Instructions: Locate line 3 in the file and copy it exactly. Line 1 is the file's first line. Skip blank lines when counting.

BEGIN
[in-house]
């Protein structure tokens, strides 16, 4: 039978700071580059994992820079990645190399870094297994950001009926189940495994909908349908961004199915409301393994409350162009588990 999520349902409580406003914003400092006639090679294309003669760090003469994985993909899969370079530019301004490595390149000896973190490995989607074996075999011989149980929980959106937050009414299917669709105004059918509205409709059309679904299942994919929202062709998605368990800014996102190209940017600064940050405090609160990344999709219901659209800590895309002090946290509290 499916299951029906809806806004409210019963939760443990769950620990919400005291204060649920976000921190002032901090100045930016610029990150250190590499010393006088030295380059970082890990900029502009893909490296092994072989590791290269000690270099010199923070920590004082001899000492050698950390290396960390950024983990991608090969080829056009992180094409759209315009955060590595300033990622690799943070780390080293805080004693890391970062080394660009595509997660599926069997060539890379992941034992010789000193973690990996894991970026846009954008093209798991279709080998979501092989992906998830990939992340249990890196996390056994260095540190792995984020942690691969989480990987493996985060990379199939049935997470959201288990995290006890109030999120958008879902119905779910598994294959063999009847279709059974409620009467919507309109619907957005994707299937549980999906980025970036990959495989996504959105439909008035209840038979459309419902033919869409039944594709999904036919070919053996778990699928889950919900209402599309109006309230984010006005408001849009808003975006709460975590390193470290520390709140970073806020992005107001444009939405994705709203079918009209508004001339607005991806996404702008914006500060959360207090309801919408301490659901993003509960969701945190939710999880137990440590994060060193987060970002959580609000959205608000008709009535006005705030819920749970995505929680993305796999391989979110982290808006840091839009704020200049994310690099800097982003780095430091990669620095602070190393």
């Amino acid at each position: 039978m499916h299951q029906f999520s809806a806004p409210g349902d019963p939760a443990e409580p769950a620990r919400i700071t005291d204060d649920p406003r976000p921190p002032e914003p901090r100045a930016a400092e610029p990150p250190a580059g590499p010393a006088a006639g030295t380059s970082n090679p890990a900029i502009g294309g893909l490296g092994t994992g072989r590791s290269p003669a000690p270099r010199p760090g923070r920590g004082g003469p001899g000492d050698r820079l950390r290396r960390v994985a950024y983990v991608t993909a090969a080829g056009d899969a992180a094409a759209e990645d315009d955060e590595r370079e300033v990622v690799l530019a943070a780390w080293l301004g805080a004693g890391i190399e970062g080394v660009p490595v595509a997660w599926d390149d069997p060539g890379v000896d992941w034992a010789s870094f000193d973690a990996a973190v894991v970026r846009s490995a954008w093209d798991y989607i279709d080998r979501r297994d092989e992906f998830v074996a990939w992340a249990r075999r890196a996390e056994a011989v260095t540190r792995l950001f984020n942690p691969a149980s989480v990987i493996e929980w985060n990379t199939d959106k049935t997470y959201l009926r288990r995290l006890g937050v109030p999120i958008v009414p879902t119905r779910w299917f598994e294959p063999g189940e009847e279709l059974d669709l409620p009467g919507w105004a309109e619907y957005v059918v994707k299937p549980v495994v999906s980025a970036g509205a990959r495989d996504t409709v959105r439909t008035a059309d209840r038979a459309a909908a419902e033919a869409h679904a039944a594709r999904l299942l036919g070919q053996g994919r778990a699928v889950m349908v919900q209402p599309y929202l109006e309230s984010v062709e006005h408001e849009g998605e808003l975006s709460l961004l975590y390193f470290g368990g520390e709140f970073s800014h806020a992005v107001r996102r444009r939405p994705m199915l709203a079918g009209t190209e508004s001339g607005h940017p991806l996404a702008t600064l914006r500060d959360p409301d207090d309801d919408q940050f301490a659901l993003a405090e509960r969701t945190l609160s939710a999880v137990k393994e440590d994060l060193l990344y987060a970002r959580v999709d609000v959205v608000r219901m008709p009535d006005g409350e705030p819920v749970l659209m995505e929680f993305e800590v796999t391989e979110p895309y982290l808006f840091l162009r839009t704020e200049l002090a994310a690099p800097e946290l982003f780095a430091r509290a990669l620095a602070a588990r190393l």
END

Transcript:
């Amino acid at each position: 039978m499916h299951q029906f999520s809806a806004p409210g349902d019963p939760a443990e409580p769950a620990r919400i700071t005291d204060d649920p406003r976000p921190p002032e914003p901090r100045a930016a400092e610029p990150p250190a580059g590499p010393a006088a006639g030295t380059s970082n090679p890990a900029i502009g294309g893909l490296g092994t994992g072989r590791s290269p003669a000690p270099r010199p760090g923070r920590g004082g003469p001899g000492d050698r820079l950390r290396r960390v994985a950024y983990v991608t993909a090969a080829g056009d899969a992180a094409a759209e990645d315009d955060e590595r370079e300033v990622v690799l530019a943070a780390w080293l301004g805080a004693g890391i190399e970062g080394v660009p490595v595509a997660w599926d390149d069997p060539g890379v000896d992941w034992a010789s870094f000193d973690a990996a973190v894991v970026r846009s490995a954008w093209d798991y989607i279709d080998r979501r297994d092989e992906f998830v074996a990939w992340a249990r075999r890196a996390e056994a011989v260095t540190r792995l950001f984020n942690p691969a149980s989480v990987i493996e929980w985060n990379t199939d959106k049935t997470y959201l009926r288990r995290l006890g937050v109030p999120i958008v009414p879902t119905r779910w299917f598994e294959p063999g189940e009847e279709l059974d669709l409620p009467g919507w105004a309109e619907y957005v059918v994707k299937p549980v495994v999906s980025a970036g509205a990959r495989d996504t409709v959105r439909t008035a059309d209840r038979a459309a909908a419902e033919a869409h679904a039944a594709r999904l299942l036919g070919q053996g994919r778990a699928v889950m349908v919900q209402p599309y929202l109006e309230s984010v062709e006005h408001e849009g998605e808003l975006s709460l961004l975590y390193f470290g368990g520390e709140f970073s800014h806020a992005v107001r996102r444009r939405p994705m199915l709203a079918g009209t190209e508004s001339g607005h940017p991806l996404a702008t600064l914006r500060d959360p409301d207090d309801d919408q940050f301490a659901l993003a405090e509960r969701t945190l609160s939710a999880v137990k393994e440590d994060l060193l990344y987060a970002r959580v999709d609000v959205v608000r219901m008709p009535d006005g409350e705030p819920v749970l659209m995505e929680f993305e800590v796999t391989e979110p895309y982290l808006f840091l162009r839009t704020e200049l002090a994310a690099p800097e946290l982003f780095a430091r509290a990669l620095a602070a588990r190393l």